From the holster of her unfastened belt, Kino took out her .44 caliber revolver she called ‘Canon’. When the blue people saw the shiny black persuader appear, they trembled and their eyes opened wide.
Kino raised the hammer with her thumb. It clicked, and the blue people trembled at the same time. Each time Kino checked if the parts were still functioning, it produced a clicking sound, which instantly made the blue people tremble for a while.
Still holding Canon, Kino untied the rolled sleeping bag. She opened the zipper on its side and spread it over the tarp. The blue people moved away soundlessly.
Kino set aside her sleeping place against the wall, and then approached the faintly flickering flame of the bonfire. She broke and spread the burning branches, and soon the flame disappeared.
The room was finally dark. The square, gray color of the scenery outside the window seemed like a paper cut-out floating amidst the dark.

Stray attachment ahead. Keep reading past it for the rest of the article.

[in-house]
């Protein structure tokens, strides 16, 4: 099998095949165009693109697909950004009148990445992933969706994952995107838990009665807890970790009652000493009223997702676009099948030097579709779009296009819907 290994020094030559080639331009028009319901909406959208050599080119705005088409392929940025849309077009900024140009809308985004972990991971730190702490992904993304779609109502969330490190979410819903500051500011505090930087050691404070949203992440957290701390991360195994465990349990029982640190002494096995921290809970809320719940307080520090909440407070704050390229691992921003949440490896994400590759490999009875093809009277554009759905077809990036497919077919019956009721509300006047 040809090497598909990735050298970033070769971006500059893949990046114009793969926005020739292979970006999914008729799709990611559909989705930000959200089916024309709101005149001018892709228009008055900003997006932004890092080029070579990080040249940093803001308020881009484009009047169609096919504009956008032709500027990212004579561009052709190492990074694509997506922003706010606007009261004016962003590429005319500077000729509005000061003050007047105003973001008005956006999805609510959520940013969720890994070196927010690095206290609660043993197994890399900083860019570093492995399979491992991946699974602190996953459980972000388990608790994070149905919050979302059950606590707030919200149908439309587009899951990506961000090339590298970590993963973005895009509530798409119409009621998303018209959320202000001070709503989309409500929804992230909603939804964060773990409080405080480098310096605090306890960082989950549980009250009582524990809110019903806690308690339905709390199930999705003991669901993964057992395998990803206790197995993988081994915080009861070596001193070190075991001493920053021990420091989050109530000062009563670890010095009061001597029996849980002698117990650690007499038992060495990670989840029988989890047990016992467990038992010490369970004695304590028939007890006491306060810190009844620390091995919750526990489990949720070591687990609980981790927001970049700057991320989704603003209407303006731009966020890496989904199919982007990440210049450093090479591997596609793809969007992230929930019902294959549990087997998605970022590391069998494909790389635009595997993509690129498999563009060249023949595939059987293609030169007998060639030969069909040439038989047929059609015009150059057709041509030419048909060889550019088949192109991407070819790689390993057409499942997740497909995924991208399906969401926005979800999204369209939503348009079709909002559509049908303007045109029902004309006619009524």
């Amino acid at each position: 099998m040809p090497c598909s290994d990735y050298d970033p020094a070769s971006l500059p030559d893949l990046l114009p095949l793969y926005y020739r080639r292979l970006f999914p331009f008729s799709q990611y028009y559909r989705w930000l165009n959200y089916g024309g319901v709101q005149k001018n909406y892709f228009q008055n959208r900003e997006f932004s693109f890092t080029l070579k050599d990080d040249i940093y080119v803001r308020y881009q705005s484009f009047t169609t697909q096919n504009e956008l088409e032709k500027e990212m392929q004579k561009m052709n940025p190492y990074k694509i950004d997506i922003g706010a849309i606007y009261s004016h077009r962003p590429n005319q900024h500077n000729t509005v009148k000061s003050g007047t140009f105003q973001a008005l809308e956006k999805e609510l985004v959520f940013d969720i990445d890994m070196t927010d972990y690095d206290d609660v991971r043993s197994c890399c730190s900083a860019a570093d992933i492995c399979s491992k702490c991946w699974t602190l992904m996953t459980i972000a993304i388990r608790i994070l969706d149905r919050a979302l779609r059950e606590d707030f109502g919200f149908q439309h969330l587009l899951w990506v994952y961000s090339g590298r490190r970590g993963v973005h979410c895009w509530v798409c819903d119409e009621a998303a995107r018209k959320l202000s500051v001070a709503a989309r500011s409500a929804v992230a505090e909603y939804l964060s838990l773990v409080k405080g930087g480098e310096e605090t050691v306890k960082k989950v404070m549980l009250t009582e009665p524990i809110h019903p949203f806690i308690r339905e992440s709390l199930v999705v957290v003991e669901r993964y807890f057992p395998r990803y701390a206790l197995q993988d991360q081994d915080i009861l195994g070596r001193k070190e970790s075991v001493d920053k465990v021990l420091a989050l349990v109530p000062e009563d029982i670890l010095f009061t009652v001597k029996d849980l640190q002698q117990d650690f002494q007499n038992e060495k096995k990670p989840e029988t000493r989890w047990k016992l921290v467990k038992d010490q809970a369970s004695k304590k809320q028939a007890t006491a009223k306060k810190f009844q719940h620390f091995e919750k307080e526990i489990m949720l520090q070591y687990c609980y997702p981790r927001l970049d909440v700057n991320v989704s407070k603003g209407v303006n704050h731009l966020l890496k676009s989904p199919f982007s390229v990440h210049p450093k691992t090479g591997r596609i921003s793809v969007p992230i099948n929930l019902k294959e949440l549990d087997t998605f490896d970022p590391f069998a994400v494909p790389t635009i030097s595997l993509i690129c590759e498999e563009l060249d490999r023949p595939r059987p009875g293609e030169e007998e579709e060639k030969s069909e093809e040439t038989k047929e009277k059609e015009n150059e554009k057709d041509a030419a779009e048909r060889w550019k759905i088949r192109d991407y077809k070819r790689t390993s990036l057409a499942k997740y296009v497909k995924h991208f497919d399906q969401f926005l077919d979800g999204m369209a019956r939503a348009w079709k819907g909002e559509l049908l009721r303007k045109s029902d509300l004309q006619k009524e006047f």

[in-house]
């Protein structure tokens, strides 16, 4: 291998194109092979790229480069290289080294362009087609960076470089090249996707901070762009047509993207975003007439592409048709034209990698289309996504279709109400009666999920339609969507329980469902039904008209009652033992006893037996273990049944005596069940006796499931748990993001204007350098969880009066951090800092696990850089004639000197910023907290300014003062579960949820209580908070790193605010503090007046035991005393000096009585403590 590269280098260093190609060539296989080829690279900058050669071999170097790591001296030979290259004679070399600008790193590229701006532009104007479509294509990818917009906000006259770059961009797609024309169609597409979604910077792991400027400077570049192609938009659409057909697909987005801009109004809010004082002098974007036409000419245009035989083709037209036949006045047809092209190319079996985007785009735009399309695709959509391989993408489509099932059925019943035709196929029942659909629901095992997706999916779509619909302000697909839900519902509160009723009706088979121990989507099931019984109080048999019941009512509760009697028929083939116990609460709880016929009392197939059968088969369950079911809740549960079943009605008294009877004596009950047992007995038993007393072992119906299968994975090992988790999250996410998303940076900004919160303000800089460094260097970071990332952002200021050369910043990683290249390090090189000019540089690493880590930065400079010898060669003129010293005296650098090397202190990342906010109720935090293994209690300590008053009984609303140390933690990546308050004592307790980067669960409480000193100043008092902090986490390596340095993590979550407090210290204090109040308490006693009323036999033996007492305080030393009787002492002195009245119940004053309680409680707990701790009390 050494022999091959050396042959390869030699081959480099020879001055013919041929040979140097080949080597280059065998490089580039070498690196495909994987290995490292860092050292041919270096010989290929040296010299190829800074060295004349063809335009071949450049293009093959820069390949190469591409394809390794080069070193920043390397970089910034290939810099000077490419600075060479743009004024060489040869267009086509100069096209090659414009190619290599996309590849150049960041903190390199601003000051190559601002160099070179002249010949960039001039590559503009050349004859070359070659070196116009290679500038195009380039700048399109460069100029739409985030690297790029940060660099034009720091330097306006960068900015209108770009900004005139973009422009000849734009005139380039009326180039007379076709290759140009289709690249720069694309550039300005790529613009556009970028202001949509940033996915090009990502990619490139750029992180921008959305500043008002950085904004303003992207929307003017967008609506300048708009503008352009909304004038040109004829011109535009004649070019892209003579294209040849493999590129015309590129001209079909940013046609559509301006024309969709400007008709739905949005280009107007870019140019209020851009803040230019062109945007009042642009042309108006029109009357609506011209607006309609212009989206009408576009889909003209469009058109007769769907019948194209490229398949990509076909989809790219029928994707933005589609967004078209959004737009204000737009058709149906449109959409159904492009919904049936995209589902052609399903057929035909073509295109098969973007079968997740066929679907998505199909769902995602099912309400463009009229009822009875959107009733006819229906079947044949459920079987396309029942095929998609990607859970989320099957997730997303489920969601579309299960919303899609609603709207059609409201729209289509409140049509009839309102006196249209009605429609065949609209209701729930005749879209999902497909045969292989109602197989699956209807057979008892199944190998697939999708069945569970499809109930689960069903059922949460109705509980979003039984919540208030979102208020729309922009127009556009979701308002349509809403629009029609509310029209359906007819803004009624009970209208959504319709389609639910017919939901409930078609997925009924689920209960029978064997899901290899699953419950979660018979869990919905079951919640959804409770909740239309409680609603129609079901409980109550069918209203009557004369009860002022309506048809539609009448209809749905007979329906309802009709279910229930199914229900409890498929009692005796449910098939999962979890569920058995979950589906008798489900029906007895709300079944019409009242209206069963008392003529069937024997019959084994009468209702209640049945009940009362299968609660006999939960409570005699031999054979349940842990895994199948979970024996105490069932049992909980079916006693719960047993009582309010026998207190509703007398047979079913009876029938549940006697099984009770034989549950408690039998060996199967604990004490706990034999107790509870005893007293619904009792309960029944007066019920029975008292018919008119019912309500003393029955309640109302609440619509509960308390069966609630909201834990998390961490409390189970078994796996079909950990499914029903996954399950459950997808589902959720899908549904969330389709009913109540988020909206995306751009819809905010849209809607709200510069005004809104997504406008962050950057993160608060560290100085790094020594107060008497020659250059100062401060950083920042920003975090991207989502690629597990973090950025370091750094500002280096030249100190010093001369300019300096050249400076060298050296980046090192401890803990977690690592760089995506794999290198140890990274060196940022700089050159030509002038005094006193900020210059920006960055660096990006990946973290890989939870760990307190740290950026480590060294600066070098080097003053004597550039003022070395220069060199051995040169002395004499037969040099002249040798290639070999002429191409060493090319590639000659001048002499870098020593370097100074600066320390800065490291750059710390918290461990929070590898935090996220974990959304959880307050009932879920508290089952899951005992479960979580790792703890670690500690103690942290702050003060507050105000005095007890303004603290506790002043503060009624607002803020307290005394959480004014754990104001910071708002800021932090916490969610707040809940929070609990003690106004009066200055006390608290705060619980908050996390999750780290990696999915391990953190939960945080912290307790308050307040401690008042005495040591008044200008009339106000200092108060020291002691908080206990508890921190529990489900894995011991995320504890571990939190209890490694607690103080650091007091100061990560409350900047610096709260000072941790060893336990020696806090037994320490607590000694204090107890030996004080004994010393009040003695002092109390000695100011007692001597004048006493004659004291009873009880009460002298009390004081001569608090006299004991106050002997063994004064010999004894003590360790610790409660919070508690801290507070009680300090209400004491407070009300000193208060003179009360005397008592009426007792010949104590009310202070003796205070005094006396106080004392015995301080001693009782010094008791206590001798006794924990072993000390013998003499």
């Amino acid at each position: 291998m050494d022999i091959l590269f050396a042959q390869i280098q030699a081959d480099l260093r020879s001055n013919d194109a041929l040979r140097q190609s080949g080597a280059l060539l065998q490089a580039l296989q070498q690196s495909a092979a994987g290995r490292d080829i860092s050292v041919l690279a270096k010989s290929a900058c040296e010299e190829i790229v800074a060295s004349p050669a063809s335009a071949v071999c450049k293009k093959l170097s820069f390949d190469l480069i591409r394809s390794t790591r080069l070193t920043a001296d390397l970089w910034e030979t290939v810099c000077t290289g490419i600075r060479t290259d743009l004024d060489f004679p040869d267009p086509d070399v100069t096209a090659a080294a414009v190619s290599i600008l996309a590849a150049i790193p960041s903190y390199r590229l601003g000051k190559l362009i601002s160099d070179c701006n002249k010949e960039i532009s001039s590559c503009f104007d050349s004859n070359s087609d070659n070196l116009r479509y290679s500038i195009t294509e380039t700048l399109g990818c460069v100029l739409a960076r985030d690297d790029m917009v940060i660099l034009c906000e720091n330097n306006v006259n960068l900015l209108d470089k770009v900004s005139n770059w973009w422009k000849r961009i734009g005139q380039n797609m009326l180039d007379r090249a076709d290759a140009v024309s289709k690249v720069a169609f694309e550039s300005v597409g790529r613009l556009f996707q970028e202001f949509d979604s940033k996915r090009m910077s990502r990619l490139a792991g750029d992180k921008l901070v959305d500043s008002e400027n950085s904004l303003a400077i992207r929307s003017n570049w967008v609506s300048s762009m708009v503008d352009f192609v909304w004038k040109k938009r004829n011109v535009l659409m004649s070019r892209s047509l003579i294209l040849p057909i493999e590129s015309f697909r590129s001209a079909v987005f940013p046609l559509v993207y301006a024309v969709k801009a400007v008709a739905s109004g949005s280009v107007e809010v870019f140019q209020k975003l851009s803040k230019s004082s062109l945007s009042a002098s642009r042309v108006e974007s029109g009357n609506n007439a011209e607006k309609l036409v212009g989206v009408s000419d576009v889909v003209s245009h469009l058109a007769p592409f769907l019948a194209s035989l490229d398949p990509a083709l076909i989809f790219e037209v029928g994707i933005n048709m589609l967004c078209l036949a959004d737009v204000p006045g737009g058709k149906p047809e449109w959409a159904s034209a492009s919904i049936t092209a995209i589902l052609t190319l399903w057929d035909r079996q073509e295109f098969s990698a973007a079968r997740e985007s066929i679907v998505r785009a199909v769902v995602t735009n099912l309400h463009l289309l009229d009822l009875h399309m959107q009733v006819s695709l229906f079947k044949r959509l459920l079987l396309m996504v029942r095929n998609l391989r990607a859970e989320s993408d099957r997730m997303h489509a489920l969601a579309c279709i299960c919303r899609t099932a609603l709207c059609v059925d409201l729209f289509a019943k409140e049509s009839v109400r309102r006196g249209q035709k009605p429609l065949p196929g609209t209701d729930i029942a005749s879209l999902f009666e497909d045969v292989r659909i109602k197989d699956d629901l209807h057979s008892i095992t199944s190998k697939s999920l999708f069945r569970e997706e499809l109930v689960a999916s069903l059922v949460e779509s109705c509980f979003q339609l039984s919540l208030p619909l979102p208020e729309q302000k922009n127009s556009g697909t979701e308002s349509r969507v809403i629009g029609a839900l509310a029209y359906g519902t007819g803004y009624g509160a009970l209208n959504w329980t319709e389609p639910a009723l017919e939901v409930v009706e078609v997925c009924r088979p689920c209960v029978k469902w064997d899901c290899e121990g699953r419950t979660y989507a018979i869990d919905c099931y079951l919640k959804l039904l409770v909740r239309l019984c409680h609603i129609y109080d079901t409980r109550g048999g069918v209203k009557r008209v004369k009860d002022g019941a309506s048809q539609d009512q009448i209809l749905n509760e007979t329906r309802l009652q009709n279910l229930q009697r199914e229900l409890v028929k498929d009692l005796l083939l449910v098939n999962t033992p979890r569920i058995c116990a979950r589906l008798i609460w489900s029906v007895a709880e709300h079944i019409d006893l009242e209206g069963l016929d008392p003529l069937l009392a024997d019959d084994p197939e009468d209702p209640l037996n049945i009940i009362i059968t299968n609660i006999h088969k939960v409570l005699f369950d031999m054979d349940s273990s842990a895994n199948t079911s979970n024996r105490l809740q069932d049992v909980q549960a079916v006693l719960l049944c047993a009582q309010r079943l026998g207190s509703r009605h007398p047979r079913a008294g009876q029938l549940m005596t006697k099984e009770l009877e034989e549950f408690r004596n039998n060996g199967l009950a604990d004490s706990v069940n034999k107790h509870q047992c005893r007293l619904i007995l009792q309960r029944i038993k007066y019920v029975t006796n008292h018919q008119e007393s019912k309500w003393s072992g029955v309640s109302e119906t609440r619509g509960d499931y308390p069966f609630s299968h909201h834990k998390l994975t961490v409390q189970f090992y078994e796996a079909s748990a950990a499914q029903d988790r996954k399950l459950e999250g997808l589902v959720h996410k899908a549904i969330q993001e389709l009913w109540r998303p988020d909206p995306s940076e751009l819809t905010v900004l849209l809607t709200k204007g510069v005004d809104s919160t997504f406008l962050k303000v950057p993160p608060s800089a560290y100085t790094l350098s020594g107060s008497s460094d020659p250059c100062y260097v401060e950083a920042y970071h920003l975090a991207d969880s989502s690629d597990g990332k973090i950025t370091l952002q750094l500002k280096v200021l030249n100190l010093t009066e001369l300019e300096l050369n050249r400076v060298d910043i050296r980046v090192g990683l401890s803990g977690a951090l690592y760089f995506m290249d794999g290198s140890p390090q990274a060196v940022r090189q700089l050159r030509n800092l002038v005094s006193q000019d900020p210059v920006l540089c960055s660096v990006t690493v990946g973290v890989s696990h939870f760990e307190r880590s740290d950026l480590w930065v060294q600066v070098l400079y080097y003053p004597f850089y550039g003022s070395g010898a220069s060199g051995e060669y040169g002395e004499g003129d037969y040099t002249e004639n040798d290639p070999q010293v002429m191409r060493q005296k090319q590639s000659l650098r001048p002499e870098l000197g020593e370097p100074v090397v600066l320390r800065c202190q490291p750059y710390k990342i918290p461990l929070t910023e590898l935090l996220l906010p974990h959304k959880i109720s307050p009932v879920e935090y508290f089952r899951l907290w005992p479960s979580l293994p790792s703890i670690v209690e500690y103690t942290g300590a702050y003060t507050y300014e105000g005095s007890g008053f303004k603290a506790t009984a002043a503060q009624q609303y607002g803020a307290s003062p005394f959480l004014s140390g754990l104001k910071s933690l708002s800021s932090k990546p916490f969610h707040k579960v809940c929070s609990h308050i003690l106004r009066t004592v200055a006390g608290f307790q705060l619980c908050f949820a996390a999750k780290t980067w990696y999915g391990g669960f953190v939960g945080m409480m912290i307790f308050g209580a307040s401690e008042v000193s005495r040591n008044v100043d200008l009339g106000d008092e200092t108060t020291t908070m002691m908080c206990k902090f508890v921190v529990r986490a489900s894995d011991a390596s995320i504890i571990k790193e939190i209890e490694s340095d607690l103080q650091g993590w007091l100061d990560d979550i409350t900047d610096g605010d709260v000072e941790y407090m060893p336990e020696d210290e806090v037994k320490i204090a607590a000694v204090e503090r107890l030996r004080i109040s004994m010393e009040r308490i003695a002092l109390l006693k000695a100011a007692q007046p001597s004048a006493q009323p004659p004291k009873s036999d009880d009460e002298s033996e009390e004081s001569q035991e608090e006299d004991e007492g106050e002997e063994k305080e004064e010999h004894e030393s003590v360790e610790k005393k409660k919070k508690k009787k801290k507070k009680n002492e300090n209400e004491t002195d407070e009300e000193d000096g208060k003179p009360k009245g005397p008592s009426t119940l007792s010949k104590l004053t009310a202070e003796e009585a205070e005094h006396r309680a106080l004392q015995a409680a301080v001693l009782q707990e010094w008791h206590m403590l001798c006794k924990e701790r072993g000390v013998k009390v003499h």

Kino moved on top of the sleeping bag. She lied down, left her boots outside, and put herself inside the sleeping bag. The rolled hood served as her pillow. Only Canon which she held in her right hand was sticking out of the sleeping bag.
‘Isn’t it cold?’ asked Hermes. ‘With this rain, I don’t think the temperature could get any lower,’ Kino said while lying down.
‘See you tomorrow then,’ Kino said. She closed her eyes and soon fell asleep.
The blue people, still blue even in the dark, stood inside the room, staring at Kino and Hermes.